Frequency of Smooth Muscle Tumors and Adenomyosis in Patient with Previous History of Cesarean Section and the Fate of the Cesarean Section Scar: A Long Term Follow-Up Study
Brendan Eklund*, C James Sung and M Ruhul Quddus
Department of Pathology, Women & Infants Hospital, The Warren Alpert Medical School of Brown University, Providence, Rhode Island, USA
- *Corresponding Author:
- Brendan Eklund
Department of Pathology
Women & infants Hospital
101 Dudley Street Providence
RI 02905, USA,
Tel: (401) 274-1122 ext. X41950
Fax: (401) 453-7681
E-mail: [email protected]
Received Date: October 09, 2013; Accepted Date: December 04 2013; Published Date: December 06, 2013
Citation: Eklund B, Sung CJ, Quddus MR (2013) Frequency of Smooth Muscle Tumors and Adenomyosis in Patient with Previous History of Cesarean Section and the Fate of the Cesarean Section Scar: A Long Term Follow-Up Study. Anat Physiol 4:129. doi: 10.4172/2161-0940.1000129
Copyright: © 2013 Eklund B, et al. This is an open-access article distributed under the terms of the Creative Commons Attribution License, which permits unrestricted use, distribution, and reproduction in any medium, provided the original author and source are credited.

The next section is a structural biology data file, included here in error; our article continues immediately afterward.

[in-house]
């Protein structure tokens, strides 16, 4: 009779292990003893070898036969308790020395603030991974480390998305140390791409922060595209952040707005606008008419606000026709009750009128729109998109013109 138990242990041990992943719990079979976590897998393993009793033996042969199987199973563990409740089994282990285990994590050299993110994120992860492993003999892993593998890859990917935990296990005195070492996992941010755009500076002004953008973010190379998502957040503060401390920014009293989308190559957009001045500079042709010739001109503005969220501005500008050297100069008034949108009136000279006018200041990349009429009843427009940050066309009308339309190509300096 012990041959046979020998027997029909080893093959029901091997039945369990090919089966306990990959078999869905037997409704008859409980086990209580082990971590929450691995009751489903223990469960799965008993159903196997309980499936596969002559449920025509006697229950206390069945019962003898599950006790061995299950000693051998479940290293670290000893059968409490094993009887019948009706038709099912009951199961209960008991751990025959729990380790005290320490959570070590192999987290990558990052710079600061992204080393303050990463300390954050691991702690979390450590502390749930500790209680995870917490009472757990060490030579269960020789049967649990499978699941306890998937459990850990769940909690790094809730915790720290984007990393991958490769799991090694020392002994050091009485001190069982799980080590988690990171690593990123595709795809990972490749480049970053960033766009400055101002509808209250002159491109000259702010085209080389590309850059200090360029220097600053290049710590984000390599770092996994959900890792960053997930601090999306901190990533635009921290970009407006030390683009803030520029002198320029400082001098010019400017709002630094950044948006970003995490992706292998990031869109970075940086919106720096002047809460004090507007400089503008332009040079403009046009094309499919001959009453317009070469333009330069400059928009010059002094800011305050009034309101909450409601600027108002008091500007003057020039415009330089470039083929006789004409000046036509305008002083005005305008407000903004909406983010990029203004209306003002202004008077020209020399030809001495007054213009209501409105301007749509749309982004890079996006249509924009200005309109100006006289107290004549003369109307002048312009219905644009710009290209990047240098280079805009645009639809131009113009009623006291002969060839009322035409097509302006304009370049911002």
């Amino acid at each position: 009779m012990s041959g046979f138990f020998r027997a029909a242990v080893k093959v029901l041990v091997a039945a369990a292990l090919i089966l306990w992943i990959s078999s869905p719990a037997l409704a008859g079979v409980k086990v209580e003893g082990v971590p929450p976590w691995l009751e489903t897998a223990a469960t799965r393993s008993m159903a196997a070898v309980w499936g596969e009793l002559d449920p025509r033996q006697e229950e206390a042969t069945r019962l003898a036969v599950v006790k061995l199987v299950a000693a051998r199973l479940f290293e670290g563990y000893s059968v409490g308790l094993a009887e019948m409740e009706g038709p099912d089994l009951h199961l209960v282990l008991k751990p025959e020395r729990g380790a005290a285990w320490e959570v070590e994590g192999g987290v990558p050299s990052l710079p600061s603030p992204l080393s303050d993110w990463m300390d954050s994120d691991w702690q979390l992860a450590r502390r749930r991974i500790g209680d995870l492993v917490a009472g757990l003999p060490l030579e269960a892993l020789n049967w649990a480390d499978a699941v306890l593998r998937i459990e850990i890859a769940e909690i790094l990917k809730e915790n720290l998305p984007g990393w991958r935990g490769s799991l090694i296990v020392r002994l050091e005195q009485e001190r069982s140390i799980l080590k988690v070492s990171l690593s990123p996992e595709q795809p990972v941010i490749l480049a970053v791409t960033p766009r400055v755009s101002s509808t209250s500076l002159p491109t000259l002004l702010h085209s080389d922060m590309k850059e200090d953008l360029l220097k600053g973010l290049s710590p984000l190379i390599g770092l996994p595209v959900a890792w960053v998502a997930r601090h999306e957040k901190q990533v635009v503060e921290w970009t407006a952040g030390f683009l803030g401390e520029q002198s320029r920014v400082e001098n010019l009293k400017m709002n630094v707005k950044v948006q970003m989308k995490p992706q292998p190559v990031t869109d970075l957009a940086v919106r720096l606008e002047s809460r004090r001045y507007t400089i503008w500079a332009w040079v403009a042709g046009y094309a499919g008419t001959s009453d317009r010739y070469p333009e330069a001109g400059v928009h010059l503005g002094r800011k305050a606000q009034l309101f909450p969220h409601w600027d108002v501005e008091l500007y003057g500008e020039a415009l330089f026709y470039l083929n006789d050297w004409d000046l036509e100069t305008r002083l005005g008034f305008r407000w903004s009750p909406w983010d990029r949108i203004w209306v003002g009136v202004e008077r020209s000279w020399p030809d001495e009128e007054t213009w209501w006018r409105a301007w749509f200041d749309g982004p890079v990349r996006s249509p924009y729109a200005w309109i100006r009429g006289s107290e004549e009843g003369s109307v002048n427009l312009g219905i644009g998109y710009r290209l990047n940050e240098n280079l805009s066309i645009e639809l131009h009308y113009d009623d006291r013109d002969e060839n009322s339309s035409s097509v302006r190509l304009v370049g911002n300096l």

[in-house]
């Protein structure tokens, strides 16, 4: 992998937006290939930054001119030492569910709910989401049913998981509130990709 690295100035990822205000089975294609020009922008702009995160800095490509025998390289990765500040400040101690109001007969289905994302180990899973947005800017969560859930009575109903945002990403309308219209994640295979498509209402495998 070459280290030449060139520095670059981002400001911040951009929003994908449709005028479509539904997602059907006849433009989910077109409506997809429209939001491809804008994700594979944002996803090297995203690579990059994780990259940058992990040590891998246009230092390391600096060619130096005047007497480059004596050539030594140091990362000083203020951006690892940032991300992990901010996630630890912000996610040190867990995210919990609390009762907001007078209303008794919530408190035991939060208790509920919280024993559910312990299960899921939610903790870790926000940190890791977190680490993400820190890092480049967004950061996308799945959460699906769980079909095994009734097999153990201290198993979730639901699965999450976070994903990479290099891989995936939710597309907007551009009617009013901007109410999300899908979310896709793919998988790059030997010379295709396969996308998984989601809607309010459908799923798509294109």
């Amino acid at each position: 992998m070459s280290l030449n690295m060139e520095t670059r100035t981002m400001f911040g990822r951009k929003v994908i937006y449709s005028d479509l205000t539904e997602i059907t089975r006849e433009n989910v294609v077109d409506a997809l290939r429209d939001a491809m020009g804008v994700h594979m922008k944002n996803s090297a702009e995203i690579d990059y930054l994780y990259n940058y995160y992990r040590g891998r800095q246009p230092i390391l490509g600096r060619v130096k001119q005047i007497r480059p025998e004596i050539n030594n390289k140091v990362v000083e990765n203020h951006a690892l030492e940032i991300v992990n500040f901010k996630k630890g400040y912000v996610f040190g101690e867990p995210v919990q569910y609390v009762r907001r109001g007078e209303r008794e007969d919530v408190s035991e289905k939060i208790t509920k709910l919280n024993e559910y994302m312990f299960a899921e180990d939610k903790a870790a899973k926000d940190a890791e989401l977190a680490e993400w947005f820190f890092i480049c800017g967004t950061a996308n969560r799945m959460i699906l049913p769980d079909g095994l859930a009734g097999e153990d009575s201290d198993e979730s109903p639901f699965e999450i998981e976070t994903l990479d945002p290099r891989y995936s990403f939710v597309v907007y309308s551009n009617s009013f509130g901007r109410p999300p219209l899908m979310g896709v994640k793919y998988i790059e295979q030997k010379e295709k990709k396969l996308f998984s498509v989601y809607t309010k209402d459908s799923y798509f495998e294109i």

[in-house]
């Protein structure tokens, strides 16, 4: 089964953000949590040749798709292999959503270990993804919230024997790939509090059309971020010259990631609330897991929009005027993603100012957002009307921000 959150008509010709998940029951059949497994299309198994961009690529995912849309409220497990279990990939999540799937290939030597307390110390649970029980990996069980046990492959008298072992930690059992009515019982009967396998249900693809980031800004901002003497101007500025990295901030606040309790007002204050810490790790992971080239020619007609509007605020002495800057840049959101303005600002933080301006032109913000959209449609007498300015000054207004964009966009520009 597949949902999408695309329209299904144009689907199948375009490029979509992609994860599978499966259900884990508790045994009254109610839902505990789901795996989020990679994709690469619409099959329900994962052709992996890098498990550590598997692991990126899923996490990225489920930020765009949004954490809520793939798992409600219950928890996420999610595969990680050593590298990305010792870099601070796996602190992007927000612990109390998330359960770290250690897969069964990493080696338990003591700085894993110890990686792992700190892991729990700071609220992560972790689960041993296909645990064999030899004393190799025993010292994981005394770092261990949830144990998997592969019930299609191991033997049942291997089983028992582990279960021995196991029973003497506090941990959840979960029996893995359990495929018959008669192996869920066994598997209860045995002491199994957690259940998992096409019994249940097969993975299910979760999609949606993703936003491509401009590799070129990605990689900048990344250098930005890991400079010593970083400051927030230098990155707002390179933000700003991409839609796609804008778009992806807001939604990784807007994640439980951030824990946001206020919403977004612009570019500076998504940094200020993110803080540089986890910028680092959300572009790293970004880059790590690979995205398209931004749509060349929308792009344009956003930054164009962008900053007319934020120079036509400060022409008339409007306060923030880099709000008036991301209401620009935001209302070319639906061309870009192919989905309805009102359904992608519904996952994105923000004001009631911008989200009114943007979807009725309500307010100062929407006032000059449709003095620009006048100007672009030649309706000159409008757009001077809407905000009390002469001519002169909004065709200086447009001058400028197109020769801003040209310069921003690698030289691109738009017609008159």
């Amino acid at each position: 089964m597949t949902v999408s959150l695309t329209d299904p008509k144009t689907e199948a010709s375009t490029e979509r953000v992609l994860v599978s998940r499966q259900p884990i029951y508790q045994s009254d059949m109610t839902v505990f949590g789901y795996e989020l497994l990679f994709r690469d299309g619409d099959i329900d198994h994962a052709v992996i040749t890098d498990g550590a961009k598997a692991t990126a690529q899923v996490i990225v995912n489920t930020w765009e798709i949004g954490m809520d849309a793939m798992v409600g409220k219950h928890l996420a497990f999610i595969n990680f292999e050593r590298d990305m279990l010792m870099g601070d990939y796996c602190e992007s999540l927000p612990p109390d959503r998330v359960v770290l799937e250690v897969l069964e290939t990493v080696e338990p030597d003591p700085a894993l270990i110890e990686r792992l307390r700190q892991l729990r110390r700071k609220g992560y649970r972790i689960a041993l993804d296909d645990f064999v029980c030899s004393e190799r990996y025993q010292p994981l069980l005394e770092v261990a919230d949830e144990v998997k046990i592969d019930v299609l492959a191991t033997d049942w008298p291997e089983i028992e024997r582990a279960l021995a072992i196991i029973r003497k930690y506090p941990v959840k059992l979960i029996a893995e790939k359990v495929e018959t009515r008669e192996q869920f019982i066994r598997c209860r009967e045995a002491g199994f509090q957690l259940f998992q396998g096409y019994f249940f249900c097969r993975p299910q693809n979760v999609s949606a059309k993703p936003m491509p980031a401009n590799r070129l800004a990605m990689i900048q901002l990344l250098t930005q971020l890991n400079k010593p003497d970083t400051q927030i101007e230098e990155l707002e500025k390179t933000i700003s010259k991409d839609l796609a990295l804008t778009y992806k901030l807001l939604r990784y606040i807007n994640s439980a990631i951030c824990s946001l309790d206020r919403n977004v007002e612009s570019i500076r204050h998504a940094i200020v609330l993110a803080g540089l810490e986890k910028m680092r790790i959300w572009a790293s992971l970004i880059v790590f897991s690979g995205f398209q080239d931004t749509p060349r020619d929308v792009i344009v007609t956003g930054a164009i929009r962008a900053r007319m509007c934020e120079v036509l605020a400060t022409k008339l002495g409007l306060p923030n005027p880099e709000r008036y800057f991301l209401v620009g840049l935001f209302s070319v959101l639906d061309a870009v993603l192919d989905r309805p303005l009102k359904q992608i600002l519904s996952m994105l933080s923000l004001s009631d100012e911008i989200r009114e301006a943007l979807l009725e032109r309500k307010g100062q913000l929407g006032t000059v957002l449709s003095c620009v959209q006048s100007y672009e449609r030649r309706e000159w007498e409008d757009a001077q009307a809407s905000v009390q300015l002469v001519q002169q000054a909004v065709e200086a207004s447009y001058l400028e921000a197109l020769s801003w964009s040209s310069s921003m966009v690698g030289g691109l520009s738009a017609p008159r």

Leiomyoma and adenomyosis are two common pathologic entities encountered in hysterectomy specimens. It is often speculated, but not confirmed, that repeated injury to uterine wall may initiate smooth muscle proliferation resulting in a smooth muscletumor. Similarly injury to the wall may lead to entrapment of endometrium in muscle layer leading to adenomyosis. To evaluate the above questions and assess the long term morphologic appearance of the C-section scar, 55 consecutive hysterectomies with previous history of C-section and 45 control cases were studied to evaluate the frequency of leiomyoma and adenomyosis. Our findings show no significant statistical difference in the frequency of such lesions between study and control groups in this series. Besides the scar formation, only rare instances of cystic change, osseous metaplasia and abnormal vasculature were noted at the site of C-section incision in the uterus.